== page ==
International mechanisms for sharing COVID-19 vaccines have come under fire from scientists around the world for reinforcing rather than combating inequity in global health provision, and for encouraging parochial nationalist responses to the pandemic.
The ethical furore has led to finger-pointing among public health experts eager to attribute blame for shortages in the supply of vaccines at national level.
Big pharma, with the support of wealthy countries, has continued to block a move supported by the majority at the World Health Organization (WHO) to waive intellectual property rights restrictions in order to enable poorer countries to produce their own generic vaccines.
Even a softer option to lift restrictions on trade in ‘essential medical goods’ proposed by the Ottawa Group, which includes Australia, Brazil, Canada, Chile, the European Union, Japan and Kenya, was shot down by the United States at the WHO’s final General Council meeting of 2020, which had been extended by a day to discuss the pandemic.
As many poorer countries struggle to lay hands on supplies of the vaccines, experts from South Africa and India, which have led the drive to lift intellectual property rights restrictions on vaccine production, have lambasted the WHO itself, as well as a number of the international mechanisms established under its auspices to promote equitable access to remedies for the virus.
In South Africa, scientists are also divided among themselves, with a number of influential opinion-formers accusing the government, and public health academics supporting it, of producing propaganda to protect the ruling party’s own reputation rather than an effective vaccine programme.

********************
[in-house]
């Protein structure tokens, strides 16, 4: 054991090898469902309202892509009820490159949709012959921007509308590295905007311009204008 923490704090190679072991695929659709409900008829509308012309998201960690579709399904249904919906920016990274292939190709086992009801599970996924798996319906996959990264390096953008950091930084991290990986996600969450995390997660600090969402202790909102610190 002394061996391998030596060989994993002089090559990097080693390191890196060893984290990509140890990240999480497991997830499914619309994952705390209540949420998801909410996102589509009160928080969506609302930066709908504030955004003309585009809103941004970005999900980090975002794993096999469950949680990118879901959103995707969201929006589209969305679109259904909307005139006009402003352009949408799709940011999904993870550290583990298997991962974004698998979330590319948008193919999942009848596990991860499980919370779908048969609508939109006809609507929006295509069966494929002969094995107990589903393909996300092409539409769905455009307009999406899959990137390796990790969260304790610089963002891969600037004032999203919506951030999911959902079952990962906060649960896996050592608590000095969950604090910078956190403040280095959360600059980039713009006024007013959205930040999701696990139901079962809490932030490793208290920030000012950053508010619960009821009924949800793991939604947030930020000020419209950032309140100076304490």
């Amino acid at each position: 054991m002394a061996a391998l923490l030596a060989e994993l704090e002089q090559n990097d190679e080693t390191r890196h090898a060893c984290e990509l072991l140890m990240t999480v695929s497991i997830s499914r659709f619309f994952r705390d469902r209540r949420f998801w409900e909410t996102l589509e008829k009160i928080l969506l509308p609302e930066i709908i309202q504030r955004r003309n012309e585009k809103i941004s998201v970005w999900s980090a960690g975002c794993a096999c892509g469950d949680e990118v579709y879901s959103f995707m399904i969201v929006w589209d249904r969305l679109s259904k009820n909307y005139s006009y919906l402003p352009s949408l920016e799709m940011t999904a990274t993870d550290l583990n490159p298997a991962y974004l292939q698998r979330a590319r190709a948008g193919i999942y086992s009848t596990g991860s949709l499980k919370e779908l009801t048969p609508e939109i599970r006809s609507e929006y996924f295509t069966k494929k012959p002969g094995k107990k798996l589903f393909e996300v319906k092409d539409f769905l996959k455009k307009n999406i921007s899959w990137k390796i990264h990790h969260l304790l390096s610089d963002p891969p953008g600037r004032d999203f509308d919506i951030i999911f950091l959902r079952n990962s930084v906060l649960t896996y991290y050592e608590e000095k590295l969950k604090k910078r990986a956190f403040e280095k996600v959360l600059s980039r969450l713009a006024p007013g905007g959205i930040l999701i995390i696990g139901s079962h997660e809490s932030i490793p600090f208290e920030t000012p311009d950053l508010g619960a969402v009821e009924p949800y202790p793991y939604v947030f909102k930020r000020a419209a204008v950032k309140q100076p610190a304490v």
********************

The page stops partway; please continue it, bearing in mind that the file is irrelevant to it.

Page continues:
India’s permanent representative to the World Trade Organization (WTO), Brajendra Navnit, noted earlier this month that the progress made by the WHO’s COVID-19 Technology Access Pool initiative, which promotes the voluntary contribution of intellectual property, technology and data to support the global sharing and large-scale manufacture of medical products to combat the virus, had been inadequate.
Decrying the secrecy surrounding the initiative’s efforts, he also said that their limited scope encouraged “nationalism rather than true international collaboration”.
Accordingly, Navnit urged adoption of the waiver under the world body’s Trade-Related Aspects of Intellectual Property Rights (TRIPS) agreement not only in the interests of global health, but also to “re-establish [the] WTO’s credibility”.
In South Africa, where, according to Marietjie Botes of the law school at the University of KwaZulu-Natal, the government acted in line with a “top-down regulatory approach” promulgated by the WHO, the credibility of the world body has also come under fire.